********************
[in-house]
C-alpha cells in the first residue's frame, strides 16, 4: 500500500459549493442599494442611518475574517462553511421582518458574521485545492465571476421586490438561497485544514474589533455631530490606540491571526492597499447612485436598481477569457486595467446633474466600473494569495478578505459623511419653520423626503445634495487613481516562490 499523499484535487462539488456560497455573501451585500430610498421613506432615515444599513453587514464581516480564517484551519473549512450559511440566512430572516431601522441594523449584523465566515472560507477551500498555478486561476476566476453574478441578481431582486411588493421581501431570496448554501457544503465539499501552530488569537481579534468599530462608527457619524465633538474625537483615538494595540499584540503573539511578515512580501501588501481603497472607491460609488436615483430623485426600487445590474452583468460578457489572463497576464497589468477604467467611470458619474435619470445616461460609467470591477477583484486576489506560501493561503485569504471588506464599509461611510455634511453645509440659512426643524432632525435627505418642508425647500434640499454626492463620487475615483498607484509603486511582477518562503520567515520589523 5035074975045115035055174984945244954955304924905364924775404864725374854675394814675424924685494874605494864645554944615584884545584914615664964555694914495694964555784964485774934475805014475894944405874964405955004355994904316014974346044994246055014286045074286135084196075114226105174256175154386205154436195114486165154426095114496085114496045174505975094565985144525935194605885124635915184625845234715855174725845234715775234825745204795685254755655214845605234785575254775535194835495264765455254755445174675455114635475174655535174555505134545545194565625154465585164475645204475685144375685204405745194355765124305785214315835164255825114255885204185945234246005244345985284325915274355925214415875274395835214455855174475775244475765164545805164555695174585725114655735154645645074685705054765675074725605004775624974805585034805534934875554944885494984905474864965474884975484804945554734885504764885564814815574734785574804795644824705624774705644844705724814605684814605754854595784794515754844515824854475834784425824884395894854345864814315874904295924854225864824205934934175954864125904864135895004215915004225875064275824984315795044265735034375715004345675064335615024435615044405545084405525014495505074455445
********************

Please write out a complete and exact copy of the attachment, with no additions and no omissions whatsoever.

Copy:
[in-house]
C-alpha cells in the first residue's frame, strides 16, 4: 500500500459549493442599494442611518475574517462553511421582518458574521485545492465571476421586490438561497485544514474589533455631530490606540491571526492597499447612485436598481477569457486595467446633474466600473494569495478578505459623511419653520423626503445634495487613481516562490 499523499484535487462539488456560497455573501451585500430610498421613506432615515444599513453587514464581516480564517484551519473549512450559511440566512430572516431601522441594523449584523465566515472560507477551500498555478486561476476566476453574478441578481431582486411588493421581501431570496448554501457544503465539499501552530488569537481579534468599530462608527457619524465633538474625537483615538494595540499584540503573539511578515512580501501588501481603497472607491460609488436615483430623485426600487445590474452583468460578457489572463497576464497589468477604467467611470458619474435619470445616461460609467470591477477583484486576489506560501493561503485569504471588506464599509461611510455634511453645509440659512426643524432632525435627505418642508425647500434640499454626492463620487475615483498607484509603486511582477518562503520567515520589523 5035074975045115035055174984945244954955304924905364924775404864725374854675394814675424924685494874605494864645554944615584884545584914615664964555694914495694964555784964485774934475805014475894944405874964405955004355994904316014974346044994246055014286045074286135084196075114226105174256175154386205154436195114486165154426095114496085114496045174505975094565985144525935194605885124635915184625845234715855174725845234715775234825745204795685254755655214845605234785575254775535194835495264765455254755445174675455114635475174655535174555505134545545194565625154465585164475645204475685144375685204405745194355765124305785214315835164255825114255885204185945234246005244345985284325915274355925214415875274395835214455855174475775244475765164545805164555695174585725114655735154645645074685705054765675074725605004775624974805585034805534934875554944885494984905474864965474884975484804945554734885504764885564814815574734785574804795644824705624774705644844705724814605684814605754854595784794515754844515824854475834784425824884395894854345864814315874904295924854225864824205934934175954864125904864135895004215915004225875064275824984315795044265735034375715004345675064335615024435615044405545084405525014495505074455445